Some people talk about a better life and others do something about it. Oliver Lin (林雲閣) is a doer and the veteran photojournalist of death and disaster is now forging ahead with his latest plan, to build an ecologically sound home for the future.
Earlier in the week he was found in the middle of negotiations with an organization that needed his exhibition space for its 30-hour charity fast. Lin was lobbying for an extension to his current showing of ecological artworks, Destruction and Atonement, and seemed to be convincing the fasters that an exhibition at the same time would be a good idea.
It was hot, not only outside, but in the Si Lien Building of the Huashan Art District where his installations were. Always talking, it seemed, either on the phone or to various artists, friends and art space administrators, Lin was putting on the music for his exhibition himself and manning the sales counter -- all in aid of his Eco-Home project.
As an award-winning photojournalist his pictures have often defined tragic events in Taiwan, such as the Wuku landslide in 1996, the collapse of Lincoln Mansions in 1998 and, of course the 921 earthquake in 1999. He also broke the landlocked salmon story in 1995, tracing the cause of their near-extinction to the planting of apple trees and over-intensive farming.
He is a three-time winner of major literary awards and the author of four books, most of them a mixture of text and photos. He has also held three exhibitions of his work in the last five years, as well as defining his role as a campaigner for ecological awareness.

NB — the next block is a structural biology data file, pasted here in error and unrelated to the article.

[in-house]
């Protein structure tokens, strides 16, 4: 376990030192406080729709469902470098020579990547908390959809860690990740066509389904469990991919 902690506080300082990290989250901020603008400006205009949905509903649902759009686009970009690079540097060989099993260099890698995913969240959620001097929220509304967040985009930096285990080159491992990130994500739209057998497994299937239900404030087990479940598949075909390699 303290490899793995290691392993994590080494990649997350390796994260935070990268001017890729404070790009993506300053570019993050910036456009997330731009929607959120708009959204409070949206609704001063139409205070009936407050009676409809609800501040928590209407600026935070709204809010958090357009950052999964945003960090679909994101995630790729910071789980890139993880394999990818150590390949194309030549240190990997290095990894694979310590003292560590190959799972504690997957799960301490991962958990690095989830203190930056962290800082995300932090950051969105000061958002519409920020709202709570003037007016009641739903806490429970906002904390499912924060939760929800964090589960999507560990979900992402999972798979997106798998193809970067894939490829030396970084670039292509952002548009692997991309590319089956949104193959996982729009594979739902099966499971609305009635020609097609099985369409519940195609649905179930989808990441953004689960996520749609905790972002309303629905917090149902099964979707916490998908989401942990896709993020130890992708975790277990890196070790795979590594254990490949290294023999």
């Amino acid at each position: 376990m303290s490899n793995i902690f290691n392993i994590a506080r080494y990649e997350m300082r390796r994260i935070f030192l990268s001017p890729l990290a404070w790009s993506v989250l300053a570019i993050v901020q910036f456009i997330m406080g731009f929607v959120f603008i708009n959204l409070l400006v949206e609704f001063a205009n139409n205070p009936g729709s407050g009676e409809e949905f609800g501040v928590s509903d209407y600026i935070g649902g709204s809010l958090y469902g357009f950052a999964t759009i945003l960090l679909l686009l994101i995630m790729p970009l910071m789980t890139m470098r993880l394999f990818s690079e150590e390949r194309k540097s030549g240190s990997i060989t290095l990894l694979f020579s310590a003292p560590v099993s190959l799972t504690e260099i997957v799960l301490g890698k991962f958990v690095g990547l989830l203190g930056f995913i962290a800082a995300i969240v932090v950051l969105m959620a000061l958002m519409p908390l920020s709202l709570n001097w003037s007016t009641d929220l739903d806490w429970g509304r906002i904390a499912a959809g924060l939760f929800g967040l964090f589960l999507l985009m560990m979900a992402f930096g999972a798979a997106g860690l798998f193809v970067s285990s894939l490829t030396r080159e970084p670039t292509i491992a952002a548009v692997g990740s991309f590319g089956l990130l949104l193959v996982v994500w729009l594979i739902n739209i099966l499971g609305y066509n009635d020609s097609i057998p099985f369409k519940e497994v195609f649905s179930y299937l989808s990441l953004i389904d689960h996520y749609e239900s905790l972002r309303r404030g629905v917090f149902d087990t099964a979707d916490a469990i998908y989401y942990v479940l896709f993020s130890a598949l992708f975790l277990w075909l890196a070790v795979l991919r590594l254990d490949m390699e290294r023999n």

His present focus, however, is to buy a plot of land and build a specially designed house to live in harmony with nature. The idea sounds reminiscent of a 1960s commune and Lin is not unhappy with the comparison.
"Like hippies? Our lifestyles may be similar but we are different people and these are different times. There are many eco communities in the world, but most of the ones in the West go toward nature and are beautiful [they are marketed as holiday homes].
"Here in Taiwan we want it to be a bit different. We want to choose a bad place, with many hurts, and cure it and then live there and make it sustainable and self-sufficient. We will find the best eco solutions for electricity, pollution and all the other problems.
"Eco solutions, people say are expensive, but the real eco solutions should be very cheap. If they are expensive it means they come from many resources and I think eco solutions must be cheap and not consume many natural resources. But we should still have a high quality of hardware and software and life. The best solution to most problems is wisdom and not money."
Which is not to say that Lin does not understand the importance of money. He reckons it will cost up to NT$5 million to buy a suitable plot of land and another NT$5 million to build the farm. He hopes the government may step in with a grant, as it did for Hexing Village (和興村) in Nantou County, which was devastated by the 921 quake and was earlier this month given a financial aid package by the Environmental Protection Administration to promote ecological tourism.
Lin said he would also be approaching big businesses with the idea of promoting "green silicon island" development, as he is also aware that an Eco-Home homestay and low-intensity farming, handicrafts and arts, could be a financially sustainable proposition.